And yet Cerreros and other guerrillas are murdering men and boys in the fields around Sagua as wantonly and as calmly as a gardener cuts down weeds. The stories of these butcheries were told to me by Englishmen and Americans who could look from their verandas over miles of fields that belonged to them, but who could not venture with safety two hundred yards from their doorsteps. They were virtually prisoners in their own homes, and every spot of ground within sight of their windows marked where one of their laborers had been cut down, sometimes when he was going to the next central on an errand, or to carry the mail, and sometimes when he was digging potatoes or cutting sugar cane within sight of the forts. Passes and orders were of no avail. The guerrillas tore up the passes, and swore later that the men were suspects, and were at the moment of their capture carrying messages to the insurgents. The stories these planters told me were not dragged from them to furnish copy for a newspaper, but came out in the course of our talk, as we walked over the small extent which the forts allowed us.
My host would say, pointing to one of the pacificos huddled in a corner of his machine shop: "That man's brother was killed last week about three hundred yards over there to the left while he was digging in the field." Or, in answer to a question from our consul, he would say: "Oh, that boy who used to take care of your horse—some guerrillas shot him a month ago." After you hear stories like these during an entire day, the air seems to be heavy with murder, and the very ground on which you walk smells of blood. It was the same in the town, where any one was free to visit the cartel, and view the murdered bodies of the pacificos hacked and beaten and stretched out as a warning, or for public approbation. There were six so exposed while I was in Sagua. In Matanzas they brought the bodies to the Plaza at night when the band was playing, and the guerrillas marched around the open place with the bodies of eighteen Cubans swinging from the backs of ponies with their heads hanging down and bumping against the horses' knees. The people flocked to the sides of the Plaza to applaud this ghastly procession, and the men in the open cafes cheered the guerrilla chief and cried, "Long live Spain!"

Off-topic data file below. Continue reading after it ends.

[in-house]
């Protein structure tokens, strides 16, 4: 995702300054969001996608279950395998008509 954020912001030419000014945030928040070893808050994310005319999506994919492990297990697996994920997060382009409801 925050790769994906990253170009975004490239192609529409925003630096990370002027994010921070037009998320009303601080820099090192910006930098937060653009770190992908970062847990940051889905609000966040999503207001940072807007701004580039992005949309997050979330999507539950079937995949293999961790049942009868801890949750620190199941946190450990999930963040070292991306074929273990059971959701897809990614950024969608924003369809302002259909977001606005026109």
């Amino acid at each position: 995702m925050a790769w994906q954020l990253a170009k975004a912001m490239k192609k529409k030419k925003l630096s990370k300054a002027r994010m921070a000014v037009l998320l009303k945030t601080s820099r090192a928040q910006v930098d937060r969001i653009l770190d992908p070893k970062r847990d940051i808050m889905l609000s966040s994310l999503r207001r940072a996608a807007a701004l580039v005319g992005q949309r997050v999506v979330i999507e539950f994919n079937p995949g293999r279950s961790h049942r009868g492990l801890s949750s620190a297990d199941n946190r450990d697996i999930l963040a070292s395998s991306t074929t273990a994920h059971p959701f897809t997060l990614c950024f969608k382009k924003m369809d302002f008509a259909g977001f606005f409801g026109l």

Speaking dispassionately, and with a full knowledge of the details of many butcheries, it is impossible for me to think of the Spanish guerrillas otherwise than as worse than savage animals. A wild animal kills to obtain food, and not merely for the joy of killing. These guerrillas murder and then laugh over it. The cannibal, who has been supposed hitherto to be the lowest grade of man, is really of a higher caste than these Spanish murderers—men like Colonel Fondevila, Cerreros, and Colonel Bonita—for a cannibal kills to keep himself alive. These men kill to feed their vanity, in order that they may pose as brave soldiers, and that their friends may give them banquets in hotel parlors.
If what I say seems prejudiced and extravagant it may be well to insert this translation from a Spanish paper, El Pais:
"There are signs of civilization among us; but the truth is that we are uncultured, barbaric and cruel. Although this may not be willingly acknowledged, the fact is that we are committing acts of savagery of which there is no counterpart in any other European country."